If I create a rotation matrix from an identity quaternion then it is the same as a creating it from a negative identity quaternion

        Matrix m0 = Matrix.CreateFromQuaternion(Quaternion.Identity);
        Matrix m1 = Matrix.CreateFromQuaternion(-Quaternion.Identity);


        Console.WriteLine(m0.Forward);   // {X:0 Y:0 Z:-1}
        Console.WriteLine(m1.Forward);   // {X:0 Y:0 Z:-1}

Why is this the case?

If I use a negative identity matrix

        Quaternion q0 = Quaternion.CreateFromRotationMatrix(Matrix.Identity);
        Quaternion q1 = Quaternion.CreateFromRotationMatrix(-Matrix.Identity);

the orientation will be rotated 180 degrees as expected.


1 Answer 1


Although rotation-matrices and unit-quaternions both can represent an orientation/rotation in 3D space, that does not mean that negating each of its individual terms will result in the same geometrical operation.

1. Negating each number of a unit-quaternion

There are always 2 unit-quaternions that represent a single unique orientation. One on each hemisphere of the hypersphere, pointing directly away from each other. In other words, each component of such quaternion is simply negated, however, both represent the same orientation.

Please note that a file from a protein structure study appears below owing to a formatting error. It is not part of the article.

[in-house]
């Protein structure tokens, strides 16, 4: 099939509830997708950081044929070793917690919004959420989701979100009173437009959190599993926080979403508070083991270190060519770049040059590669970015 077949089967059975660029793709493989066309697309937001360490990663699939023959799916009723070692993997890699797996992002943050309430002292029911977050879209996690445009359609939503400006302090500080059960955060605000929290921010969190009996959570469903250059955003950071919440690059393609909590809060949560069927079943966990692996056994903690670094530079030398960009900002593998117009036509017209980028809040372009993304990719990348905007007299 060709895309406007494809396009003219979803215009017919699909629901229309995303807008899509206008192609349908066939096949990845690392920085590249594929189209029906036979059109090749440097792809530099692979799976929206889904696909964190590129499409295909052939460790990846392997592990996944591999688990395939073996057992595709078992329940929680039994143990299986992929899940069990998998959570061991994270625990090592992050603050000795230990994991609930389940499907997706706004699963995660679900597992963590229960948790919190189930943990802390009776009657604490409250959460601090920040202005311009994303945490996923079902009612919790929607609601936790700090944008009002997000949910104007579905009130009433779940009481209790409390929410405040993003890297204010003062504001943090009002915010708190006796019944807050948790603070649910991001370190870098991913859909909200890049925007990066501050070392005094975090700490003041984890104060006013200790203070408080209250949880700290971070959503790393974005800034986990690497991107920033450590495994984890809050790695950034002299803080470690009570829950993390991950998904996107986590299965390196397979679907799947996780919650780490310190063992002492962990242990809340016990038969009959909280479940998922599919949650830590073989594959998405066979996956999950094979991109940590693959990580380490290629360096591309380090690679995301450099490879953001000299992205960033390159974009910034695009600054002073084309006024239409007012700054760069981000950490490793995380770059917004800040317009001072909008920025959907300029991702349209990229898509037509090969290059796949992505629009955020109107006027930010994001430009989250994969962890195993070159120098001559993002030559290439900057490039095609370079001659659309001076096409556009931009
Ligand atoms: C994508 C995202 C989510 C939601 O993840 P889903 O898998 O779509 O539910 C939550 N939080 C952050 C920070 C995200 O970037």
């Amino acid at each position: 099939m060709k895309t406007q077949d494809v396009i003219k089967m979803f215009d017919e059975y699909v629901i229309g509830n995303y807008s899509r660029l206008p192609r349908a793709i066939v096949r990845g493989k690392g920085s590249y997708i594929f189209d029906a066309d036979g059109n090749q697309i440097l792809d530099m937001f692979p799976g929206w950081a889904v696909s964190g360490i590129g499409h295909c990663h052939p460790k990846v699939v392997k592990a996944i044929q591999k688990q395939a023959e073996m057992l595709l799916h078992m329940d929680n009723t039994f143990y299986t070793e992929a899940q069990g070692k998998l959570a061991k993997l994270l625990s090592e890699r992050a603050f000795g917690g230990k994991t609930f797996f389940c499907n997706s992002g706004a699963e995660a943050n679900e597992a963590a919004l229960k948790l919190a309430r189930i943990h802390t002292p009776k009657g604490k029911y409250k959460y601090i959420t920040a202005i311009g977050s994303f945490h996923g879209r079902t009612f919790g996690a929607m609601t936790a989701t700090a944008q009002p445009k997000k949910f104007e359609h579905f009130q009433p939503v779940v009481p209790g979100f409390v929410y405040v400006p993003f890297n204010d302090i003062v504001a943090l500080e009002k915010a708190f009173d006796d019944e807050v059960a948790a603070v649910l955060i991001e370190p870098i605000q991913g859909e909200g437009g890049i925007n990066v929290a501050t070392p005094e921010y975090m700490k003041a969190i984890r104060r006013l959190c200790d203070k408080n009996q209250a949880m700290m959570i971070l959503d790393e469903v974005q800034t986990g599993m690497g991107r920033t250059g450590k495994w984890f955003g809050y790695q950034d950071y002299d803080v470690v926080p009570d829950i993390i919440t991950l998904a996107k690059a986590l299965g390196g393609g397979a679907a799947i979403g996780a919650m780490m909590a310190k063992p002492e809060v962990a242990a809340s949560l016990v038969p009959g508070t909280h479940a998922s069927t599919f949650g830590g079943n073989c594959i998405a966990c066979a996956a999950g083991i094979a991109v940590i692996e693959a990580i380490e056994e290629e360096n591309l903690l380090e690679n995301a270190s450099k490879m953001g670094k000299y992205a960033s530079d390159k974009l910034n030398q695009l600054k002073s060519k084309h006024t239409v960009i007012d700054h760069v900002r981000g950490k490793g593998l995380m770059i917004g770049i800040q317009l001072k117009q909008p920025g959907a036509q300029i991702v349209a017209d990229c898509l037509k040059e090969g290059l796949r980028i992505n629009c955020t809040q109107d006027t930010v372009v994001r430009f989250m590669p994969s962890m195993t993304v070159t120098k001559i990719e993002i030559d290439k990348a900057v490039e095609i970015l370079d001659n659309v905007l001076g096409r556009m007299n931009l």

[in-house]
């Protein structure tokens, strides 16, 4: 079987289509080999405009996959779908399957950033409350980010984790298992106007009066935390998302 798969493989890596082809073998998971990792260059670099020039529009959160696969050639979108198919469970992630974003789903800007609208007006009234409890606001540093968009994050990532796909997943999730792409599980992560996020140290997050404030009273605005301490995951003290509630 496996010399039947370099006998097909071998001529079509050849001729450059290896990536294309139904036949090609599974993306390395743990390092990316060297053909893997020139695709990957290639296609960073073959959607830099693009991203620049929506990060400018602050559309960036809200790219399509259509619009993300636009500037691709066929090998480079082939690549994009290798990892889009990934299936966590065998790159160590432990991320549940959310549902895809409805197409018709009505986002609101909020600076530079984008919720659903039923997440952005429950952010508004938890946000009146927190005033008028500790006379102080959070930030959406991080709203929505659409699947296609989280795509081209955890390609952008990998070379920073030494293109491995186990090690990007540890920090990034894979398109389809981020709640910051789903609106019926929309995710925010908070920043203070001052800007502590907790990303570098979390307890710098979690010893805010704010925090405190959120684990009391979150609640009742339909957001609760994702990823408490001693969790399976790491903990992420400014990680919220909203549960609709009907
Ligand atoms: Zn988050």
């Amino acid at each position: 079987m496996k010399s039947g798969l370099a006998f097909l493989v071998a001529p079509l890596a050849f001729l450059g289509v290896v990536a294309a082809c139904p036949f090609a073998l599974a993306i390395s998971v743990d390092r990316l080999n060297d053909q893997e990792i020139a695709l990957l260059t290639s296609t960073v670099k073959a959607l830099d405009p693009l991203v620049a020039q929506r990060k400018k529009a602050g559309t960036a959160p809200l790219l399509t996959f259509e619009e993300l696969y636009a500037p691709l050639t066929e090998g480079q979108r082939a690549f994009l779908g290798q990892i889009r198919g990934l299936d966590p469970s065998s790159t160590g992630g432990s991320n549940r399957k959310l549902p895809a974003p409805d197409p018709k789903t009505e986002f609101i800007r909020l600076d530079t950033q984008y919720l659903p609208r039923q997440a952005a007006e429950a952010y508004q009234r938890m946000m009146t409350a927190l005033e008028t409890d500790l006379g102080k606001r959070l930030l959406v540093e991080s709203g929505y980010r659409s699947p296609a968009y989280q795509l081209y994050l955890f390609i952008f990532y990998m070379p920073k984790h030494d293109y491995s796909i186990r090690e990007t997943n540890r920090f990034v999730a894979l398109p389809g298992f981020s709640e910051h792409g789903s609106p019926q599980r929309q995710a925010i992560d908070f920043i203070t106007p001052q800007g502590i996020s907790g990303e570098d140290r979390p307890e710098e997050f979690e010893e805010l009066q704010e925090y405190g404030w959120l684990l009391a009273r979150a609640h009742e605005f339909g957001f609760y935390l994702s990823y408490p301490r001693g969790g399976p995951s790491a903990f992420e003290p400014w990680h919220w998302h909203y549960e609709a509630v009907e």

Here are 2 examples:

    axis     :    0.000    0.000    0.000
    w        :    1.000
    magnitude:    1.000 rad:    0.000 deg:    0.000

Negated Identity-Quaternion:
    axis     :   -0.000   -0.000   -0.000
    w        :   -1.000
    magnitude:    1.000 rad:    6.283 deg:  360.000

Above you see both, the identity quaternion and its negated quaternion. The first 3 numbers (axis, x, y, z -> the imaginary part) can be interpreted as the rotation axis. The acos of the 4th number (w) multiplied by 2 is the angle of rotation. Since the rotation axis is basically zero, there is no rotation at all, no matter how big the actual angle is. So both are the same, no rotation change at all.

Another example of a unit-quaternion and its negated quaternion:

    axis     :    0.397    0.555    0.159
    w        :    0.714
    magnitude:    1.000 rad:    1.552 deg:   88.919

Q negated:
    axis     :   -0.397   -0.555   -0.159
    w        :   -0.714
    magnitude:    1.000 rad:    4.731 deg:  271.081

Here you see the rotation axis is basically the same, only negated. The angle changed from 89 to 271, which is the same orientation in a circle, just counter-clockwise (360-89 == 271) So again, if you check the numbers properly, "Q" and "Q negated" will result in the same orientation. So the bottom line is:

Negating each term of a unit-quaternion will result in the same rotation, not in a rotation of 180 degrees

2. Negating each term of an identity-matrix

-Matrix.Identity is not a rotation matrix anymore, it is a reflection matrix. Hence, this is no valid input for CreateFromRotationMatrix, it will return a result however, but that is not correct, as that function only works with valid input. So negating each term in a rotation matrix will not result in a rotation of 180 degrees.


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